Spoiler – time for a bit of a rant on my part, so bear with me just a bit.
When did Husky become the beginning and end all of dirt bikes and why do so many people want to co-opt that legacy to their own benefit?
I sort of get it from the previous owner BMW perspective. They buy up the Husky name, but only have second tier product to sell, so they do this huge campaign of Husky legacy indoctrination as a sort of smoke and mirrors show. Remember all those never to be built design ideas that they pranced out? Some were so ridiculous as to be laughable. Yet the press jumped hook-line-sinker on the bait, while I got ridiculed for saying the emperor had no clothes.
So BMW and all their nonsense is gone. Husky is now owned by a proper dirt bike lot and there are some real dirt bikes on the showroom floor. The kind of bikes that can win a race anywhere, no excuses needed. But I can’t help but cringe when I see the same pattern of borrowing the Husky legacy by the new KTM group owners. This campaign didn’t work for BMW, so why is it so important to KTM? You don’t need it, it isn’t your history.
60 years of Husky history simply is what it is. If you know it great. If you don’t, I don’t think a school lesson is going to sell more motorcycles. Unless you are a vintage racer, few things in the world are so important to the here and now as a new, as yet unavailable, next year model, dirt bike. Like eastern European women, they typically don’t age well, so you are always on the look out for the next one.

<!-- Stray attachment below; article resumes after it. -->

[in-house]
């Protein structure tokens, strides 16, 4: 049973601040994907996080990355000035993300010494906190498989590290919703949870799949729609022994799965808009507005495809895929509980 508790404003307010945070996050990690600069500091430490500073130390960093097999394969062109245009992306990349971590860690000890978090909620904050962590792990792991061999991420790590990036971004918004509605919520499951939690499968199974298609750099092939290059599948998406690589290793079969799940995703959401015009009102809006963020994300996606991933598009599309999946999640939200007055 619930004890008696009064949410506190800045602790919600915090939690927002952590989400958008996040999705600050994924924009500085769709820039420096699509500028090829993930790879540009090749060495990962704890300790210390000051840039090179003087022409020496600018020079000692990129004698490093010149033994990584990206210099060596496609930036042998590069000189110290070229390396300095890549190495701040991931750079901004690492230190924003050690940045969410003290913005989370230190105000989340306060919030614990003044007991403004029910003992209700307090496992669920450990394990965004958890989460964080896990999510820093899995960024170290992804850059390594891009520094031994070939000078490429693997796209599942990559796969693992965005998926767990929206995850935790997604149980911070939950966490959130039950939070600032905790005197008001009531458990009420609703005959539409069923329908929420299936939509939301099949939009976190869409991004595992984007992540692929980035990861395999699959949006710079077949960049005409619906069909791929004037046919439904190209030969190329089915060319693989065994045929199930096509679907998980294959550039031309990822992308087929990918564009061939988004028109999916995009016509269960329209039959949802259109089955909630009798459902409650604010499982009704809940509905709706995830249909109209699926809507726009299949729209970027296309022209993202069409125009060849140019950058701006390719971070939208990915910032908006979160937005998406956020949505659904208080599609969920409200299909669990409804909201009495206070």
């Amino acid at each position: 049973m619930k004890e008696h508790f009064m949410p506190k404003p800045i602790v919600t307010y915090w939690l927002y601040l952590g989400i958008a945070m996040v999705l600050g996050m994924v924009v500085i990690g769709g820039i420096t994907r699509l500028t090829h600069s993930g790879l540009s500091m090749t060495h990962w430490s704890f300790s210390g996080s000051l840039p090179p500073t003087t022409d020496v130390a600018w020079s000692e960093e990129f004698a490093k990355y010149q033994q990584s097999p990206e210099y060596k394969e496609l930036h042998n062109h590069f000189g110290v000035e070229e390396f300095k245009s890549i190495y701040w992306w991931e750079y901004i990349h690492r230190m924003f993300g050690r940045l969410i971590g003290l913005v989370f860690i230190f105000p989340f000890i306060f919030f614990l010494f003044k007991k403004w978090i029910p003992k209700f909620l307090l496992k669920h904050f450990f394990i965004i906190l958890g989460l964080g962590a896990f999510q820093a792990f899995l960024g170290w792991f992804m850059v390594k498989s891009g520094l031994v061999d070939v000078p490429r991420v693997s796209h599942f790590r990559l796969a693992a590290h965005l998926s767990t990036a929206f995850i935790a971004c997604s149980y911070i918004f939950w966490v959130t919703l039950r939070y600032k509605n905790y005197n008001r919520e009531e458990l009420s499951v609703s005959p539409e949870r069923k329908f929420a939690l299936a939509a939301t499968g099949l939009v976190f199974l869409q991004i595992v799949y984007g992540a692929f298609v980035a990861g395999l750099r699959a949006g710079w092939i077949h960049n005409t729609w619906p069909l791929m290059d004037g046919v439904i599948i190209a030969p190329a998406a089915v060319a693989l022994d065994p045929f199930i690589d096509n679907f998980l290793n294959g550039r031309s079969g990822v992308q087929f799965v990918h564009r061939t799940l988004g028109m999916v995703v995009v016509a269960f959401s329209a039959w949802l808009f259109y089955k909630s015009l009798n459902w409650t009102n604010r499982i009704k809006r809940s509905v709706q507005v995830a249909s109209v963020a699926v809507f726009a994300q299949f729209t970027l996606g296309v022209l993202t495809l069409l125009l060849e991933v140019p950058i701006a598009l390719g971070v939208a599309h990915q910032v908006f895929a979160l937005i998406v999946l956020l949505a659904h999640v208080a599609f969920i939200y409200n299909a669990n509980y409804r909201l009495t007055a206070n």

If history is so important to motorcycle sales, how come there is not a vintage photo to be found anywhere in KTM’s own official propaganda? It is because you have Ryan Dungey and Ken Roczen, the future of motorcycling, on hand to sell your brand.
Okay, end of rant, thanks for your indulgence. Time for a new subject.
As to the future of Husqvarna, I really could not venture a guess. Things are happening so fast at KTM, it would be impossible to judge. KTM street bike growth is about to skyrocket I feel. The Bajaj Indian bikes could blow the ceiling off of things. They are selling so fast and in such great numbers. As improbable as it sounds, Husky could be the real dirt bike group as KTM moves to the street. Where the US is the world’s leading dirt bike market, we are poor cousins when it comes to entry level street bikes.
“More than 30,000 of the 125/200/390 models have been sold in the past 12 months, which is a really impressive number of street motorcycles for the formerly dirt-oriented KTM. These contributed to a 28% increase in sales over the past six months (70,500 units), and June 2014 was the best month of sales in the company’s history. Streetbikes now account for 50% of KTM’s revenues.” (motorcycle.com)
Regardless of my misgivings about some of these things. There is a very nice piece on Bengt Åberg on the Husky Good Ol Times page. It is worth a read.